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Justice Committee publishes report on short sentences restriction order

24 June 2019

Holyrood's Justice Committee has published the report on its majority decision to agree to the extension from three months to 12 of the presumption aganst short prison sentences in Scotland (previously reported here).

It calls both for the change to be properly resourced in order to have the desired impact, and for action to ensure the policy is applied uniformly across the country by sentencing judges.

Agreeing with Justice Secretary Humza Yousaf, the MSPs agree that the proposed change is not a "silver bullet" and will not in itself result in a substantial decrease in Scotland's prison population. "At best, the measure may help reduce churn in the prison system [the rate of turnover of the prison population turns over]. Tackling our relatively high remand rates, for example, would be more effective, as would preventing people from offending in the first place."

While noting evidence on the relative reconviction rates for short sentences and for community-based alternatives such as community payback orders (CPOs), the committee suggests that caution needs to be applied when comparing the figures as the profile of offenders can be different, and recommends further work by the Government and other agencies to improve the collection and publication of data on this matter.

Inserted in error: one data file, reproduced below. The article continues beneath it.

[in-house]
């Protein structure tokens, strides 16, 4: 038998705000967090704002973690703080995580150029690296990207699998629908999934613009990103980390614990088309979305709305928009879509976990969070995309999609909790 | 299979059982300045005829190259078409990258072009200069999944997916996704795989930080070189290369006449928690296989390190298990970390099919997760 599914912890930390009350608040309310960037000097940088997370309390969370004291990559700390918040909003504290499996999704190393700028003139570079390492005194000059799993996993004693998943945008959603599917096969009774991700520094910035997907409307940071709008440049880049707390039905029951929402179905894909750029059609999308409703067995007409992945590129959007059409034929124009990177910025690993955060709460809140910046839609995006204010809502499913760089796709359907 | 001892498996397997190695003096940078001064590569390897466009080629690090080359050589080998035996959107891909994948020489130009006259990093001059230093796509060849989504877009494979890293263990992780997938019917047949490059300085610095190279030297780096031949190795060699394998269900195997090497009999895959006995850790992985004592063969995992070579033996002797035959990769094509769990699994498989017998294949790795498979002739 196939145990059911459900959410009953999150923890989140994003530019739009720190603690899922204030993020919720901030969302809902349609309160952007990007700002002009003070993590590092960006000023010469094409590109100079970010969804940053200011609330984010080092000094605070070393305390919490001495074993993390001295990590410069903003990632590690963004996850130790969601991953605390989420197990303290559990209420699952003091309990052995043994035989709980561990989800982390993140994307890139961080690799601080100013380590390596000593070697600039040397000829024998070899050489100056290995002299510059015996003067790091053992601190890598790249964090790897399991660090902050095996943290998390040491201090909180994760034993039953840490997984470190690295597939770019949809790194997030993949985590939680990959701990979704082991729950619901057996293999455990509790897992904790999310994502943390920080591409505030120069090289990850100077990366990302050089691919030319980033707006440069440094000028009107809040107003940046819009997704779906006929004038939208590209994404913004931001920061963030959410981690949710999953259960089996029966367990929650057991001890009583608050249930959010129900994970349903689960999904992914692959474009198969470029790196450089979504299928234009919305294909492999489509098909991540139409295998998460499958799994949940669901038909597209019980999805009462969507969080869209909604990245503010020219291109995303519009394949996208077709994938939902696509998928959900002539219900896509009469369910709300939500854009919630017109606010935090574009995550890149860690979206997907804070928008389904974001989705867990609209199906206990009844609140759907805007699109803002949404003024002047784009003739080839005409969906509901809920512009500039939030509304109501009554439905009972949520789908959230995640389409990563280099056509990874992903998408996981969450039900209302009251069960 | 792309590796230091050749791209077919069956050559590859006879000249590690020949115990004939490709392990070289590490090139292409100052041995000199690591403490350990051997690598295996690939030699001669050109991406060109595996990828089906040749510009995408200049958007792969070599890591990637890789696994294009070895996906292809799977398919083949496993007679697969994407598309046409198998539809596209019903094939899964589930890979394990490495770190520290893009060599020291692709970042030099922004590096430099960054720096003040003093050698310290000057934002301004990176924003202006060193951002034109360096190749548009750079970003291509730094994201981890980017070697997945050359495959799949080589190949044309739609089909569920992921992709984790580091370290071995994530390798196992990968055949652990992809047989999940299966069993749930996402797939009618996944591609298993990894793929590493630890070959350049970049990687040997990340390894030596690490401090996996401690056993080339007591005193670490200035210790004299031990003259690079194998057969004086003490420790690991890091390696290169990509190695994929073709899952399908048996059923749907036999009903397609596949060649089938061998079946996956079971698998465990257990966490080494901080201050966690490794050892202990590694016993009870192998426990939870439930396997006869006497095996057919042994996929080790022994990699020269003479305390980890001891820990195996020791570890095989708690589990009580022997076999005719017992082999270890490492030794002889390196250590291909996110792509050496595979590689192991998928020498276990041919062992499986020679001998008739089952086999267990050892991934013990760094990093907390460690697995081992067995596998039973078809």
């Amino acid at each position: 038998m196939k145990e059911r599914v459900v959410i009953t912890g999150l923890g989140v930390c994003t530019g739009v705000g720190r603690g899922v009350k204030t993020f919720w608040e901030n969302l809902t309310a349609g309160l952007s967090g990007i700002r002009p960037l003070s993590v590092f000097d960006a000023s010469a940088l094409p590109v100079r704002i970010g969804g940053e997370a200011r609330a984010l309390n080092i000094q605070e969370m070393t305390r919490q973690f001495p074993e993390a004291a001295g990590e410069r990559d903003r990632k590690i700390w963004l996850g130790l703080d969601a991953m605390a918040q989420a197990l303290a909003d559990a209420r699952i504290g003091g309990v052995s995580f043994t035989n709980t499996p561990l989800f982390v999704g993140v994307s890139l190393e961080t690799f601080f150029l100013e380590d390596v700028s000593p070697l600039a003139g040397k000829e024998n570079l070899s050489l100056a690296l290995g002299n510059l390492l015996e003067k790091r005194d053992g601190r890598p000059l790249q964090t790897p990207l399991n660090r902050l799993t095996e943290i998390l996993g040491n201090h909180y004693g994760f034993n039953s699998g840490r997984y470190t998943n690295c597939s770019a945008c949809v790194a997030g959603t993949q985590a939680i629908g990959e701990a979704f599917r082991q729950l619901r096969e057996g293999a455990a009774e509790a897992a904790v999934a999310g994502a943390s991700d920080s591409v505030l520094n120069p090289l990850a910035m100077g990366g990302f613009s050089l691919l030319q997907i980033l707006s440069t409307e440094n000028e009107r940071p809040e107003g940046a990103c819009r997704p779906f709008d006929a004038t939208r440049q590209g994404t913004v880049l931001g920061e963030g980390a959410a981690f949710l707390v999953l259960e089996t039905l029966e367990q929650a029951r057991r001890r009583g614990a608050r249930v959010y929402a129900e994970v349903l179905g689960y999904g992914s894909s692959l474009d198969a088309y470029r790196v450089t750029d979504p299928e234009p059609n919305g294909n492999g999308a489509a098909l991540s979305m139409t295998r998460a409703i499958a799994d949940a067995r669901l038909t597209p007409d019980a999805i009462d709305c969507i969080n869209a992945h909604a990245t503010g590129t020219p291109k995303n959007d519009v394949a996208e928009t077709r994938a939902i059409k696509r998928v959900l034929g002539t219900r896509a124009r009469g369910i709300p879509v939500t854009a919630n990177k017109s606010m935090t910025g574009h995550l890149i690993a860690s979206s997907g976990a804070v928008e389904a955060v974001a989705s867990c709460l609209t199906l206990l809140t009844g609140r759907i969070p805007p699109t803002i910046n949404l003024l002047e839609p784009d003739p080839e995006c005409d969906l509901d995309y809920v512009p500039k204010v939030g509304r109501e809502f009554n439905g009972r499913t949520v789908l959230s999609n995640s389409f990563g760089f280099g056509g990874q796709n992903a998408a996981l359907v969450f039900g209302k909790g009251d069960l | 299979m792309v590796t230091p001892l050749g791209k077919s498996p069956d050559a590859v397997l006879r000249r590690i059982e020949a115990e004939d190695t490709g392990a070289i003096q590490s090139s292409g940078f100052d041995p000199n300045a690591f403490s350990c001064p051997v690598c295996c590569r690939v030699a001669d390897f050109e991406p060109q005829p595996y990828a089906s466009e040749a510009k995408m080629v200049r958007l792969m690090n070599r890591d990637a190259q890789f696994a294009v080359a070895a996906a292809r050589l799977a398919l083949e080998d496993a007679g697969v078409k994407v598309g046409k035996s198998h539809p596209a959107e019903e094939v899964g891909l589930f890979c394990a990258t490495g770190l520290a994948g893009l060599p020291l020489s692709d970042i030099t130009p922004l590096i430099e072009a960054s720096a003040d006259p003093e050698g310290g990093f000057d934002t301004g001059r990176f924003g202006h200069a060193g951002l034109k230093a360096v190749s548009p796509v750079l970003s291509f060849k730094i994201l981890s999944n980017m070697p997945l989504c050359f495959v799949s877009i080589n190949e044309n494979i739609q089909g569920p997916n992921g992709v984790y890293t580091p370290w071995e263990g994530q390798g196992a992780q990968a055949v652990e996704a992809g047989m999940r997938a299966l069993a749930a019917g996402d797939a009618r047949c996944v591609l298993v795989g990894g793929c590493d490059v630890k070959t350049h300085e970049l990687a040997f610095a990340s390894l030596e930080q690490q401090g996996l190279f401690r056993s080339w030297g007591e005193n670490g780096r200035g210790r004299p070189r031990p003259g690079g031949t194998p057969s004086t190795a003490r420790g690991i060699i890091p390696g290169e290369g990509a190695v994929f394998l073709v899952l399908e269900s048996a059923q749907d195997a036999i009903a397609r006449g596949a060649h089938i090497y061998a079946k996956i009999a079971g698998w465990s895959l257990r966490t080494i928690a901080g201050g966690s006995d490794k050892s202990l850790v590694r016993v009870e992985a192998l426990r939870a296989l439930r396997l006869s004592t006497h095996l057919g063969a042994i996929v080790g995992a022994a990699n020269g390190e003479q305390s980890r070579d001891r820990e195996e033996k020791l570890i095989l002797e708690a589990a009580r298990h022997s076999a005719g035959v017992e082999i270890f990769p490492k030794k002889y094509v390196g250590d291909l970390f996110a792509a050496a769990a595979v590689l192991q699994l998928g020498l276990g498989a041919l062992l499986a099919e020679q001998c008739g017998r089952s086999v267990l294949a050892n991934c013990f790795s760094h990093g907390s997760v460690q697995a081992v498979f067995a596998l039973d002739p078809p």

On resources, the committee agrees that "in order to have a substantive impact, adequate resources must be provided to groups such as criminal justice social workers and voluntary/third sector bodies to ensure that the community-based 'alternatives' work as effectively as possible", adding: "Placing former prisoners into the community (with electronic monitoring) without adequate access to housing, employment, health services etc is setting them up to fail."

As respects sentencers, it further agrees that their views on the merits of the alternatives, as well as the resources required to ensure a more uniform availability across the country, need to be addressed. Having engaged with the Judicial Institute for Scotland, it believes that more can be done by way of training in relation to the proposed change. "The independence of the judiciary is critical and it is up to the judiciary to decide on training requirements. However, it is also the case that we need to ensure that all sentencers have trust in the alternatives to short sentences and that we have a more uniform provision for these disposals across Scotland... It would also be beneficial if the explanation of reasons behind sentences of less than 12 months imposed by the judiciary was more than cursory. This would assist policymakers in developing a better understanding of sentencing behaviour."

The reform will be considered by the full Parliament this week.

Click here to view the report.


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